new to photography--need help

Discussion in 'Beyond the Basics' started by Gurl_behind_The_lens, Nov 3, 2003.

  1. Gurl_behind_The_lens

    Gurl_behind_The_lens TPF Noob!

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    Ok, I know the basics about photography, but I want to know more. I'm only a freshmen in high school and i'd like to base my career on photography. I have a canon rebel 2000 SLR and Its not really working out the best for lanscapes which im mainly interested in. Does anyone have an suggestions on what to do to make it more clear and possibly some different lenses? i've been looking into Polarizer filters also.

    Oh also I take pictures at friends horse shows which is a lot of action shots..any tips?

    Thanks in advance!

    --Beth 8)
     
  2. MDowdey

    MDowdey Guest

    hi beth!! first off..welcome to the boards!!! secondly,filters are great but you really want to focus on the lens. I had a couple different third party lenses for my nikon that werent very clear. then i got a nikkor fixed 50 mm and the pictures were so much clearer. so my advice is to invest in a good quality lens maybe even wide angle.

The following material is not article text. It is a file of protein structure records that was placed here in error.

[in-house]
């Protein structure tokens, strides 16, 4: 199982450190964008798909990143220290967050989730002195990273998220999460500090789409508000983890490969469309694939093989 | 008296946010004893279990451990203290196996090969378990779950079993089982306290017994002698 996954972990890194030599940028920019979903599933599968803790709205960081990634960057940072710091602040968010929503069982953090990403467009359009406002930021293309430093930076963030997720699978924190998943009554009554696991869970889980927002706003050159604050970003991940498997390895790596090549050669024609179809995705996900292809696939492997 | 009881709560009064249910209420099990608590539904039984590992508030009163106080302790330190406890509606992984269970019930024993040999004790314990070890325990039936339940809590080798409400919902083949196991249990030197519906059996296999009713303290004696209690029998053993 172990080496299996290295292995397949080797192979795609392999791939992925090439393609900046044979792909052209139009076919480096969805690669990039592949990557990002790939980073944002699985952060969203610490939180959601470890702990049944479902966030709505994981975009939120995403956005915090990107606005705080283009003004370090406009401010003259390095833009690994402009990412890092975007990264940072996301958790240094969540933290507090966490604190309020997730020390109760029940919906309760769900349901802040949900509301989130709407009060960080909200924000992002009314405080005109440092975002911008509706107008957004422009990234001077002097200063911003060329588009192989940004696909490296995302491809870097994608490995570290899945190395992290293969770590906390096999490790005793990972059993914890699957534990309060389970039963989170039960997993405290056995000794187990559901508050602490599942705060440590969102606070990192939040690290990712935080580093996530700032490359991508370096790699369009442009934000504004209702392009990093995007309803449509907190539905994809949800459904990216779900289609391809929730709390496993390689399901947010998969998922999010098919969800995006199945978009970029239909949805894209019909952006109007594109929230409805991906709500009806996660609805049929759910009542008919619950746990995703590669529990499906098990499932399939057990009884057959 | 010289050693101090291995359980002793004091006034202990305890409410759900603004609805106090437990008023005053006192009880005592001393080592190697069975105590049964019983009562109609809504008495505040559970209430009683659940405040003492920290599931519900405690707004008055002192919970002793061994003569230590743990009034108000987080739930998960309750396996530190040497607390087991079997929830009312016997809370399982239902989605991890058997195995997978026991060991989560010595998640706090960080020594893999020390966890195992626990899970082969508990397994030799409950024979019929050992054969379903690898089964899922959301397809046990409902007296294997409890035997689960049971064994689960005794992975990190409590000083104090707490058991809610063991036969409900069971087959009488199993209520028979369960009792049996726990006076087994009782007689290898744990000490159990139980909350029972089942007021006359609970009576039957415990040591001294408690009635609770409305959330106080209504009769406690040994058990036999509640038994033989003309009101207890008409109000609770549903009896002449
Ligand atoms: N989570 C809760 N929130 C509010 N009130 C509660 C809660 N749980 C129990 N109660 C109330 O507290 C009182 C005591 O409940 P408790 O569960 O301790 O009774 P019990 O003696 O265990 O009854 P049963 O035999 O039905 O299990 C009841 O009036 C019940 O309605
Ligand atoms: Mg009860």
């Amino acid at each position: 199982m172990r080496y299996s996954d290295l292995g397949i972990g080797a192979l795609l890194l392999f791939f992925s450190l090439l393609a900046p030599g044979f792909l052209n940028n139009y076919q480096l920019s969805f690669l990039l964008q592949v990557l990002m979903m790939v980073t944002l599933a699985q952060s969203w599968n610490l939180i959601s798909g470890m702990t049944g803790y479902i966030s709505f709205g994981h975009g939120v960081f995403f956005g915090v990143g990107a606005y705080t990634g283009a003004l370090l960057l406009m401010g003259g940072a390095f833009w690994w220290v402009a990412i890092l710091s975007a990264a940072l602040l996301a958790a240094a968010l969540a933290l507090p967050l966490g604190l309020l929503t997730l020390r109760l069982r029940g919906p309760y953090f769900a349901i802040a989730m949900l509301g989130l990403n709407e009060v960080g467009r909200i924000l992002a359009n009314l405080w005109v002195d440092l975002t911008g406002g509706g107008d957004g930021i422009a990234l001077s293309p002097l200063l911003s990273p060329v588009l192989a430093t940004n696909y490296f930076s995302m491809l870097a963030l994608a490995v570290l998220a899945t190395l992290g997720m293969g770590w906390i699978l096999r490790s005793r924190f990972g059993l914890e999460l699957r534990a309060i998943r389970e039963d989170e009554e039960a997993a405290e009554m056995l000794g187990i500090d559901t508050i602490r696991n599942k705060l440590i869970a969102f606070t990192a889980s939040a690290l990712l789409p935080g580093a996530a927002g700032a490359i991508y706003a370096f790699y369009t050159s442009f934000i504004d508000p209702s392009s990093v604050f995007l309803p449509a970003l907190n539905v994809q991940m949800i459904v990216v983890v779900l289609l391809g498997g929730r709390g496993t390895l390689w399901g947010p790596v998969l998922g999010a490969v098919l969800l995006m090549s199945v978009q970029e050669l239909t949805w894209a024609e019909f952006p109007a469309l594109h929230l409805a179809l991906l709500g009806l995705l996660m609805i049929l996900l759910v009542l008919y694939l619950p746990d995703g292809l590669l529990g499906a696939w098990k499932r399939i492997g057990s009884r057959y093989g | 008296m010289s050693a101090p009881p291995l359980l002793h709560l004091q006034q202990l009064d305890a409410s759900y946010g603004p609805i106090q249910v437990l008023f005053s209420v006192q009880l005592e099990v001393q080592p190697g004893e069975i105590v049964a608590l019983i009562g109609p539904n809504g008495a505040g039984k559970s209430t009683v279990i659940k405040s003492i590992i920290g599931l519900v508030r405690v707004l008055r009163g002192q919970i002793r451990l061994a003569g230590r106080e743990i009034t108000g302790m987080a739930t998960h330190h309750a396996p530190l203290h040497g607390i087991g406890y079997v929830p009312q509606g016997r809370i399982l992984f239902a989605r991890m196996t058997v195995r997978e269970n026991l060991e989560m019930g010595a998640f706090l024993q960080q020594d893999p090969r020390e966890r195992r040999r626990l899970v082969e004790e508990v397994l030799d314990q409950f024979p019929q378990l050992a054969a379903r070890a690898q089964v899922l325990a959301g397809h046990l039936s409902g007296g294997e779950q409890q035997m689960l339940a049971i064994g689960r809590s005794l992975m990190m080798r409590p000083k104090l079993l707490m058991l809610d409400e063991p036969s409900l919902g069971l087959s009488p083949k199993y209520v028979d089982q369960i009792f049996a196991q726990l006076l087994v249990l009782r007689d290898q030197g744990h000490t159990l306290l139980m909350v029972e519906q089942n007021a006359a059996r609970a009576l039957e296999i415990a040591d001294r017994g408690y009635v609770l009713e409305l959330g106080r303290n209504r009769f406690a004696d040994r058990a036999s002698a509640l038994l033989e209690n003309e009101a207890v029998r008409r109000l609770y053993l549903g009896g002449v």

hope that helps!

    md
     
  3. Gurl_behind_The_lens

    Gurl_behind_The_lens TPF Noob!

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    i have a 28-80MM..so do you suggest maybe a 17-40mm? people have told me to try that.
     
  4. drlynn

    drlynn TPF Noob!

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    Start with a plain Canon 50mm f/1.8 lens. They are $69.95 new at Adorama and B&H. You will never find a sharper lens, regardless of price.

    Then, when you decide to branch out to zooms, go to some photography web sites, like popphoto.com and read the Popular Photography reviews of the type lenses you're looking at. Chances are, they have tested the lens you want, and will have the results of their tests on the site.

    Also, invest in a tripod. There is not a human hand that can hold a camera as still as a tripod. For landscapes and other non-moving objects, you will get much sharper results.

    For sharp stop-action shots, you will need to make sure your film is fast enough that you can get a good exposure in the 1/500 shutter speed range. Usually outside a good quality ISO 400 film (such as Fuji NPH 400 or Kodak Portra VC 400) will give acceptible results unless you want to make prints larger than 8x10.